The free fall continues for the reeling Dallas Cowboys.
But while they might be in dire straights after their fourth consecutive loss, this is not a team coming apart at the seams.
At least not yet.
Defensive end Greg Hardy’s sideline tantrum, following the 100-yard kickoff return for a touchdown that lifted the New York Giants to a 27-20 Sunday, was attributed to passion and emotion by coach Jason Garrett and owner Jerry Jones.
Hardy had confrontations with special teams coach Rich Bisaccia and receiver Devin Street among others, resulting in injured receiver Dez Bryant playing the role of peacemaker.
What is not up for debate is the desperate situation the Cowboys find themselves in after Sunday’s meltdown before 80,319 fans at MetLife Stadium.
The Cowboys had hoped quarterback Matt Cassel, starting for the first time in place of Brandon Weeden, could provide an answer.
Cassel, however, threw three interceptions, all on consecutive possessions in the second half as the Cowboys lost their fourth consecutive game since Tony Romo suffered a fractured collarbone.
The Cowboys added a fourth turnover when receiver Cole Beasley muffed a punt with 1:26 remaining in the game, killing their final chance at a comeback.
Any hopes of the Cowboys (2-4) keeping their season alive and staying in playoff contention until Romo returns Nov. 22 comes down to them winning Sunday against the Seattle Seahawks.
“The challenge is daunting,” Jones said. “We should and will look at Seattle and go quarter by quarter and that’s all that we need to be looking at. We don’t, we can’t afford to look down the road. We’ve got to get a win. We have dug ourselves a real challenge.”
The Cowboys have as many losses as they had all last season when they went 12-4 before losing in the NFC divisional playoffs.
They are in last place in the NFC East behind the Giants (4-3); the Philadelphia Eagles, who played at Carolina Sunday night; and the Washington Redskins (3-4).
Cassel, who was acquired in a trade with Seattle on Sept. 22, completed 17 of 27 passes for 227 yards with one touchdown and three interceptions.
“It lies on my shoulders obviously,” Casssel said. “I have to correct those. I’ve got to give our team a better opportunity to win. If you don’t take care of the ball in this league, it’s tough to win. I’m not going to make excuses. It lies on me. I’ve got to do a better job.”
Cassel’s first interception came six plays after the second-half kickoff with the Cowboys up 13-10.
Cornerback Dominique Rodgers-Cromartie jumped a stop route intended for receiver Terrance Williams and returned the ball 58 yards for a touchdown.
Six plays later, Cassel gave it up again.
Safety Brandon Meriweather intercepted a floating pass intended for Williams at the 1.
The Giants turned that turnover into a field goal and a 20-13 lead.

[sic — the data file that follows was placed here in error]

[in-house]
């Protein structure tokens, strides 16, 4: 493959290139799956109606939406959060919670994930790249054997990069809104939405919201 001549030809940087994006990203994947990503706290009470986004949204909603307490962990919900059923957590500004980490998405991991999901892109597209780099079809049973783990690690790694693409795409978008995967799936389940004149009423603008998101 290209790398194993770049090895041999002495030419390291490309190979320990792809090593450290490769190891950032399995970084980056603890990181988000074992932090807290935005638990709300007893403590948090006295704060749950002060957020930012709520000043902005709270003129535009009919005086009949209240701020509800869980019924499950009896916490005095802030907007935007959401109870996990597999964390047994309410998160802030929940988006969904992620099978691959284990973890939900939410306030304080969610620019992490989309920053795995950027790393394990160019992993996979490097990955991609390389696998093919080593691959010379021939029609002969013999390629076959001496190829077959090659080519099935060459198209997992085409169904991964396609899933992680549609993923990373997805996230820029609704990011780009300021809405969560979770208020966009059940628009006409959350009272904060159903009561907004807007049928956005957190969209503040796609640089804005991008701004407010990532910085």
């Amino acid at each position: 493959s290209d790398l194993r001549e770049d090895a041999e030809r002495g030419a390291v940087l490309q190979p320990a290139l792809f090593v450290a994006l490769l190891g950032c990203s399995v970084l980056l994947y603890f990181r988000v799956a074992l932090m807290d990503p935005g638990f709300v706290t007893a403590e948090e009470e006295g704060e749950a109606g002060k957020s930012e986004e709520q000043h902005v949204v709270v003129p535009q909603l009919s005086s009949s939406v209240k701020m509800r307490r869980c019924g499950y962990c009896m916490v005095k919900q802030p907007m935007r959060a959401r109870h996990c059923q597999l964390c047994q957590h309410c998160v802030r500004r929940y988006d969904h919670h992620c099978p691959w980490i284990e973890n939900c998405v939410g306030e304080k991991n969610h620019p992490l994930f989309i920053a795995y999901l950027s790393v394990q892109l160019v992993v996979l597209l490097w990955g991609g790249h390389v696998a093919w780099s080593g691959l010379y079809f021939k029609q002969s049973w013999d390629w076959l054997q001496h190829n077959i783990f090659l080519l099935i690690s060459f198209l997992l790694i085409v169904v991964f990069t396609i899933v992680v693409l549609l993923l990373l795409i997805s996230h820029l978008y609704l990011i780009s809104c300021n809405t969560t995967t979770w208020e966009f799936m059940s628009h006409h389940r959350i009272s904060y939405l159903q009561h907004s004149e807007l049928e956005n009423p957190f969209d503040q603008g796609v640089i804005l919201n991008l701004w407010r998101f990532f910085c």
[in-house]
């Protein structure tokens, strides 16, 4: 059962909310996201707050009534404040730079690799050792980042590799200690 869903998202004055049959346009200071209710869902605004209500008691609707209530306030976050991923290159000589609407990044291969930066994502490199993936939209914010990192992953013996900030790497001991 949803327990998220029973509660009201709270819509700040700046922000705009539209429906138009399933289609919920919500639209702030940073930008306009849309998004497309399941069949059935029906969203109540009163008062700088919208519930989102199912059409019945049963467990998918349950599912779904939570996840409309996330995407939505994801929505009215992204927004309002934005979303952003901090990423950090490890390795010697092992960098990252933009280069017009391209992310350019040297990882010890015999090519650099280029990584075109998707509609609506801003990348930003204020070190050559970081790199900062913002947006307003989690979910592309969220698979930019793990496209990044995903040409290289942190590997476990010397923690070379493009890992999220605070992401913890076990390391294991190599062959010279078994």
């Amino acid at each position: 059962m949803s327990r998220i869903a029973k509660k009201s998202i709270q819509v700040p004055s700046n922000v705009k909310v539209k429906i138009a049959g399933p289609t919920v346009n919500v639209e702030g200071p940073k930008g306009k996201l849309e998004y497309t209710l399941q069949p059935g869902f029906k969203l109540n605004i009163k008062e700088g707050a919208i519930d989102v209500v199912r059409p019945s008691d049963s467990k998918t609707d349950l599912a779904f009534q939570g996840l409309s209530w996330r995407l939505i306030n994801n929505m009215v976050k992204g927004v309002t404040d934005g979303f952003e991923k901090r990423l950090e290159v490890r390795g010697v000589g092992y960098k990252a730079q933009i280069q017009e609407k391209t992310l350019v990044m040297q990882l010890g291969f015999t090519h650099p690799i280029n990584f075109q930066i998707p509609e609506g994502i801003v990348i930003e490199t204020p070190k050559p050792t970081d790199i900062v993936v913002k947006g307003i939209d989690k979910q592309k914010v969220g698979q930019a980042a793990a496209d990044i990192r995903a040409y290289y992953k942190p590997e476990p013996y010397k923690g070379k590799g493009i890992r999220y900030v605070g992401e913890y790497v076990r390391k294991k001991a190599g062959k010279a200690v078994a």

Cassel followed with his third interception on the next possession as Rodgers-Cromartie undercut a throw intended for Brice Butler.
“Obviously, the three big plays for him were the interceptions,” Garrett said. “We can look at each of those and try to explain what happened. But you can’t turn the ball over. If you look at three interceptions, you look at a kickoff return and fumbled punt at the end of the game. It’s too difficult to overcome those kinds of mistakes.”
It was the kickoff return that proved to be the breaking point for Hardy.
It came after Cassel drove the Cowboys 80 yards to tie the game. He connected with Williams for 21 yards on third-and-9 and then tossed a 25-yard touchdown pass to Street to make the score 20-20 at the 7:14 mark.
But that’s when Harris, who played with the Cowboys from 2011-2014 before joining the Giants as a free agent last March, took the kickoff back 100 yards.
Hardy then went off on the sideline in an effort to fire up his teammates, but ultimately got thrown out of the special teams huddle.
“He wanted to get in there and kind of get after some of the guys a little bit, maybe get them fired up,” Bisaccia said. “It was just not the right time. It’s really not an issue. I just had to communicate what we were going to do next on the return, so I just really wanted him to move on so we could get going.”
Hardy, who had three tackles, one sack and one tackle for loss in the game, refused to explain himself afterward, offering up a series of “no comments.”
Garrett said he wants guys with passion and emotion , guys who are invested. That’s how he described Hardy.
“He was coming off the field,” Garrett said. “When that happens, you encourage guys, you get guys excited. I believe from my vantage point that’s what he was doing.”
Jones went even further in support of Hardy: “He’s, of course, one of the real leaders on this team and he earns it. He earns it with the respect from all of his teammates. That’s the kind of thing that inspires. I don’t have any issue with him being involved in motivating or pushing in any part of the football team because he plays and walks the walk.”
The loss offset a strong effort from running back Darren McFadden, who had 152 yards on 29 carries and one touchdown. Not only was it a season-high, but was also his best game since a career-best 171 yards in 2011 when he was still with the Oakland Raiders.
The Cowboys will look to build on McFadden’s performance against the Seahawks on Sunday, when they could also get Bryant back for the first time since the season opener when he suffered a fractured bone in his foot.
None of it will matter if they can’t find a way to win without Romo. The last time the Cowboys won a game without Romo at quarterback was in the 2010 season finale, with Stephen McGee.
The Cowboys are 0-5 the past two seasons without Romo, including 0-4 in 2015. They can’t go O-fer if they hope to have something to play for when he returns.
Jones said the Seattle game is a must win.